Sarcophagus of Junius Bassus – Christian art (4th century AD)


As I talked about in my post about the Saint Agnes gold glass, Christian art was very subtle at its beginning and then it developed into something new. The sarcophagus of Junius Bassus, probably from one of the best Roman workshops, according to the quality, is a good example of the development. This sarcophagus, dated from 359, is in the Vatican Grottos (caves under the Saint-Peter basilica containing chapels and various tombs).

Junius Bassus was the prefect of Rome which may explain the privilege he received by being buried in the Vatican Grottos. On top of the sarcophagus, we can see an inscription. It gives his name, his age when he died (42) and the year (359). On the body, there are ten small scenes on two levels, separated from each other by a column. To understand the story told by the scenes, you need to read them from left to right and, at the same time, from top to bottom. On the upper level we can see the sacrifice of Isaac, Peter’s arrest, and the traditio legis, Christ’s arrest and Pilate’s judgement. The bottom level shows Job on the dunghill, Adam and Eve after the original sin, the Christ entering into Jerusalem, Daniel in the lion’s den, and the preparation for Paul’s execution.

The sources of iconography are diverse, scenes are taken from the Old and the New Testament. All of these scenes are commonly used in Christian art except for the traditio legis, which is new. This scene has no origins in the scriptures. It depicts the transmission of the law. The Christ is in majesty, as a teenager to show his divine nature (he can’t age). He sits on a throne which makes him the emperor, and his feet are on the cosmos as he is the universal emperor. He is surrounded by his imperial guard embodied by Peter and Paul, to whom he gives his law. This scene is a creation of the 4th century and this sarcophagus gives us the oldest representation. This sarcophagus’ iconography is there to tell the faithful that his or her faith should not weaken and, in exchange, the resurrection is a promise. This interpretation is made possible by the juxtaposition of the scenes and their inner link.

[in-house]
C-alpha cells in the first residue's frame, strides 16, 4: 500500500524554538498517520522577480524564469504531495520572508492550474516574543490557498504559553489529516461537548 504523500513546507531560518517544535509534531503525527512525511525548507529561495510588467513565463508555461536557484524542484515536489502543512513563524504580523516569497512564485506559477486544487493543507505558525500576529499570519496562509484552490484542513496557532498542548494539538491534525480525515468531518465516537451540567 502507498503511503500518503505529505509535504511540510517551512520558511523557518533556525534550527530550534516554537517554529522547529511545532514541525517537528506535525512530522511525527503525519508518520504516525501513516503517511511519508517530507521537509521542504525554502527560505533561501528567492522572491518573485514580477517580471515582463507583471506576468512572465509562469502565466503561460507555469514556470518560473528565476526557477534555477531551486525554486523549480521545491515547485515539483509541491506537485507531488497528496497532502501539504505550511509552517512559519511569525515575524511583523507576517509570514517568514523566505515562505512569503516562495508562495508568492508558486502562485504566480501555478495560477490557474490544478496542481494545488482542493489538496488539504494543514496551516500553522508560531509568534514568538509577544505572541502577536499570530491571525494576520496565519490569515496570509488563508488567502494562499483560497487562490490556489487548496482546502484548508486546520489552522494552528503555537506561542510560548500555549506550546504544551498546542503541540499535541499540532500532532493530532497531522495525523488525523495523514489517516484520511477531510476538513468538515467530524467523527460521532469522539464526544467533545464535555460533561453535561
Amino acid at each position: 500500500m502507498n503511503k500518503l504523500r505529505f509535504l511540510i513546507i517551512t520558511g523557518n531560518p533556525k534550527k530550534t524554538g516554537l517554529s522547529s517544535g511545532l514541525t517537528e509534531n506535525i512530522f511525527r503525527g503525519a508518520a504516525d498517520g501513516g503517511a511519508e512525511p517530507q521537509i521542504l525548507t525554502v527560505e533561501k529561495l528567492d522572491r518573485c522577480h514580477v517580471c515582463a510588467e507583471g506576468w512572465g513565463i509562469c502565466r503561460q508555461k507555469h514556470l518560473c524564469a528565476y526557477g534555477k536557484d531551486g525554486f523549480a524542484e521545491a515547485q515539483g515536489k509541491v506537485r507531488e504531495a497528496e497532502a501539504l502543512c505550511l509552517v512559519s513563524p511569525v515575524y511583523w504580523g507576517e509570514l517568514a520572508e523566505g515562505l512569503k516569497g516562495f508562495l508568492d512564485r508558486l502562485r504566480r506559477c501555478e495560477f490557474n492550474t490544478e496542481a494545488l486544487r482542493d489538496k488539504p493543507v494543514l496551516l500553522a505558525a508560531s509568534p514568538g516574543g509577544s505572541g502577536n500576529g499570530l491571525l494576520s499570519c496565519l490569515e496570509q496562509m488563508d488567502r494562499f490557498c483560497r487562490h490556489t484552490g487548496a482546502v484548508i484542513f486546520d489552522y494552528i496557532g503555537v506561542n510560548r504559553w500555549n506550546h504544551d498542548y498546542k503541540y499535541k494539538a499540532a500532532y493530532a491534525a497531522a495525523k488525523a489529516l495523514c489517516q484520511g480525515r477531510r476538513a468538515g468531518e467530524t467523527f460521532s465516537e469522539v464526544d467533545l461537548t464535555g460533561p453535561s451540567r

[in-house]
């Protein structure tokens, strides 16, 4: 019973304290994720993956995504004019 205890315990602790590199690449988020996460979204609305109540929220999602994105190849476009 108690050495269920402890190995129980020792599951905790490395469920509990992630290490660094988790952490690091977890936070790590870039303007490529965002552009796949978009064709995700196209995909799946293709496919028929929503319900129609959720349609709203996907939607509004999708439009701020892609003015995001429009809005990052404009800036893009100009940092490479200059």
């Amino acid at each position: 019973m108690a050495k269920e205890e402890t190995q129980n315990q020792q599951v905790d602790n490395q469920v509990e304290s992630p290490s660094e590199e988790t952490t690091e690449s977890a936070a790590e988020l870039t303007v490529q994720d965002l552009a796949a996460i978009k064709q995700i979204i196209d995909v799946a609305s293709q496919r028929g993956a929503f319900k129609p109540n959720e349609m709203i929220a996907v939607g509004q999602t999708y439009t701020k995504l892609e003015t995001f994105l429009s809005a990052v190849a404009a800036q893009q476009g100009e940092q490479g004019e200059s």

In a stylistic approach, this sarcophagus is similar to earlier models. The scenes are easy to read, the use of the antique drill bit creates striking effects of light and shadow. The very high relief shows characters with short proportions. The scenes show the strict minimalism, and the number of characters is limited even if the scriptures quote more. This sarcophagus is the inheritance of  classicism coming from first century Roman art and the details are from the 3rd century. This alliance is characteristic of the production of the 4th century.


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